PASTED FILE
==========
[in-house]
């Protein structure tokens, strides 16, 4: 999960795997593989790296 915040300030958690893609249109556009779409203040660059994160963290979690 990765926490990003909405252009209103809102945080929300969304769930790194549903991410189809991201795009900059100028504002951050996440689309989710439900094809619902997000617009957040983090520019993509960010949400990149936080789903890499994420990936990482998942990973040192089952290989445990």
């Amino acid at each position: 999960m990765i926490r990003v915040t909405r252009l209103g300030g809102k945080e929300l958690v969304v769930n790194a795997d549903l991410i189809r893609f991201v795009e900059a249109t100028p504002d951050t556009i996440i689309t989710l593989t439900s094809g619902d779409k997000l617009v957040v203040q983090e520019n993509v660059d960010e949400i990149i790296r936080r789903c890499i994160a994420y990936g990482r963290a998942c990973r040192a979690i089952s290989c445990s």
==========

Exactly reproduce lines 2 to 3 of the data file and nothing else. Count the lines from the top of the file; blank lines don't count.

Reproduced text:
């Protein structure tokens, strides 16, 4: 999960795997593989790296 915040300030958690893609249109556009779409203040660059994160963290979690 990765926490990003909405252009209103809102945080929300969304769930790194549903991410189809991201795009900059100028504002951050996440689309989710439900094809619902997000617009957040983090520019993509960010949400990149936080789903890499994420990936990482998942990973040192089952290989445990």
């Amino acid at each position: 999960m990765i926490r990003v915040t909405r252009l209103g300030g809102k945080e929300l958690v969304v769930n790194a795997d549903l991410i189809r893609f991201v795009e900059a249109t100028p504002d951050t556009i996440i689309t989710l593989t439900s094809g619902d779409k997000l617009v957040v203040q983090e520019n993509v660059d960010e949400i990149i790296r936080r789903c890499i994160a994420y990936g990482r963290a998942c990973r040192a979690i089952s290989c445990s």